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Wednesday, November 21, 2012

dEAd ENd KIdS - Revisited.

A few months ago I wrote a little piece (See here) on Scottish late ‘70s Teen Pop act Dead End Kids.  Today they are chiefly remembered for their sole U.K. top 10 hit, “Have I the Right”.  Typical one hit wonders, then.  Well, not quite.  They also recorded one rather decent LP which, I believe, would’ve done considerably better had it been issued in ’75 or ’76 rather than, as it were, in 1977.  By then the big Teen Pop – or Teenybop, as it was termed at the time - backlash was well and truly underway, mainly due to the arrival of Punk, and as a result many fine Teen Pop acts (Buster was another one) didn’t stand a fighting chance - in Europe at least.

As I’ve touched upon a time or two before in this blog, it can be mighty hard to find any substantial info on some of these acts on the otherwise almighty Internet, so some of the pieces I’ve written here are more often than not thought of as mere drafts – works-in-progress, if you will - which are to be improved upon as time goes by.  And since the main purpose of this blog is to provide more info on often otherwise “forgotten” artists, I frequently call upon the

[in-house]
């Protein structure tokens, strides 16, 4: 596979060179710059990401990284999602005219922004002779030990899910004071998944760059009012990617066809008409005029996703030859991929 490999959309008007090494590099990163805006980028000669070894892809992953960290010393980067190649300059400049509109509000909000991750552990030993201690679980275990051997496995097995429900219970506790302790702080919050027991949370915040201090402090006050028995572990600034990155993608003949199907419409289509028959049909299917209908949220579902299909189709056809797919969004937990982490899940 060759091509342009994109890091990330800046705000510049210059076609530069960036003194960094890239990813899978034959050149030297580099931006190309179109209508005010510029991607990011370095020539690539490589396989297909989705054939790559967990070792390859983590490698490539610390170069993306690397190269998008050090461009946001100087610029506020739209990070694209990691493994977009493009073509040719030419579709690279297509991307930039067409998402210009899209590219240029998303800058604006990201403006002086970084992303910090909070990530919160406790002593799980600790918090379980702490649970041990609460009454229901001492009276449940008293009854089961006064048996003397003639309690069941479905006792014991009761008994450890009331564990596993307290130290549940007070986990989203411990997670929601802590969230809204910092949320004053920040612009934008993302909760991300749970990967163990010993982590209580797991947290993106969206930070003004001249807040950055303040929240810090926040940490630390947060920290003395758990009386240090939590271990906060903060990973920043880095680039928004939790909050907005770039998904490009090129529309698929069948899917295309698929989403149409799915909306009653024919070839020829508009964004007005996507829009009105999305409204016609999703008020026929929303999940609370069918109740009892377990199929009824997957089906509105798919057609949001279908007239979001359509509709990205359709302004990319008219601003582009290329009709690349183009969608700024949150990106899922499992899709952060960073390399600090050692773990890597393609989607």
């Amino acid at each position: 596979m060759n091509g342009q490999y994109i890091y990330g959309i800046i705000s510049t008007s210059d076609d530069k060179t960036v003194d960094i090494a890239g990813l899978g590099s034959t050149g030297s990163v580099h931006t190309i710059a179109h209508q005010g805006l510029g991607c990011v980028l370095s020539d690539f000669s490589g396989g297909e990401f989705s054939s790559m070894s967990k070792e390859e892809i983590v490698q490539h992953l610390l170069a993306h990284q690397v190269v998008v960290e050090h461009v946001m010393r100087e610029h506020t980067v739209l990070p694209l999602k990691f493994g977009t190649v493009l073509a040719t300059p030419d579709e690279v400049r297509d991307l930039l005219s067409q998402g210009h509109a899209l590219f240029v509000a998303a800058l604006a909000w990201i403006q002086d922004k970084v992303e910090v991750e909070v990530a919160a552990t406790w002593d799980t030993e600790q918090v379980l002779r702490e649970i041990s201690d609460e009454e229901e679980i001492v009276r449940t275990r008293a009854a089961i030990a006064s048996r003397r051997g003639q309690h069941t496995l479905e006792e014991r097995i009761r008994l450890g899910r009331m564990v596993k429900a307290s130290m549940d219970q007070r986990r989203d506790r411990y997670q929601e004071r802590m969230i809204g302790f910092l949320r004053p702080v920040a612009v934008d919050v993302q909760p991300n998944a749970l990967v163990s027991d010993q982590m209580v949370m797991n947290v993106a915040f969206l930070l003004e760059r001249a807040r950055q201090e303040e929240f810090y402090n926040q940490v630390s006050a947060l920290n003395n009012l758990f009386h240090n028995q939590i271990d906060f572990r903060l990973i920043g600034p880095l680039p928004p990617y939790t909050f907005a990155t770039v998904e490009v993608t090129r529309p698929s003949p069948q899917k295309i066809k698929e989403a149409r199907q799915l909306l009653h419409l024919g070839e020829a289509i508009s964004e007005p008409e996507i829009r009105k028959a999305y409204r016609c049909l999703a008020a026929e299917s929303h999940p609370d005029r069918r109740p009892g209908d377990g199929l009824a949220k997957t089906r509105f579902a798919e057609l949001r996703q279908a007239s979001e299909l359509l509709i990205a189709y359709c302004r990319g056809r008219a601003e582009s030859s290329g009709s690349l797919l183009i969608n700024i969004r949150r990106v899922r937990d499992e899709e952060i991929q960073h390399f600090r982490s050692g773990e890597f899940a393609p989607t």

One such person who recently got in contact with me is one Brian McClung, a former roadie for aforementioned Teen Pop act Dead End assistance of you people out there in cyberspace.Kids, and via a series of e-mails he was kind and patient enough to answer some of my questions.
An e-interview with former Dead End Kids roadie Brian McClung:

Can you tell me anything about the origins of the band?

The boys all came from different towns around Ayr Scotland.  That is on the west coast.

Ricky (Squires) from Ayr.
Colin (Ivory) from Ayr on guitar.
Robbie (Gray) on vocals Kilmarnock.
Davey (Johnston) from Prestwick on piano.
Alistair (Kerr) from Kilwinning on bass.

Alistair, Davey and Robbie with two other guys started a group called Vehicle.
(The) two guys left and it just happened that they got some bookings from an agency in Glasgow.  The owner of the agency also owned a club in Glasgow (Colin Robertson).

You will hear different stories but the truth is the manager of the club was a friend of the Bay City Rollers manager (Tam Paton).
He told him to get a band together and he would put them on tour with the Rollers.
So the guys got Ricky and Colin who they all knew from the music scene.
That's how they started.
They needed a roadie and Ricky gave me a call and that was how it started.

They toured with the Rollers for a few dates, but the fans for the (Dead End) Kids were louder than the Rollers and their manager did not like this so they were kicked off the tour.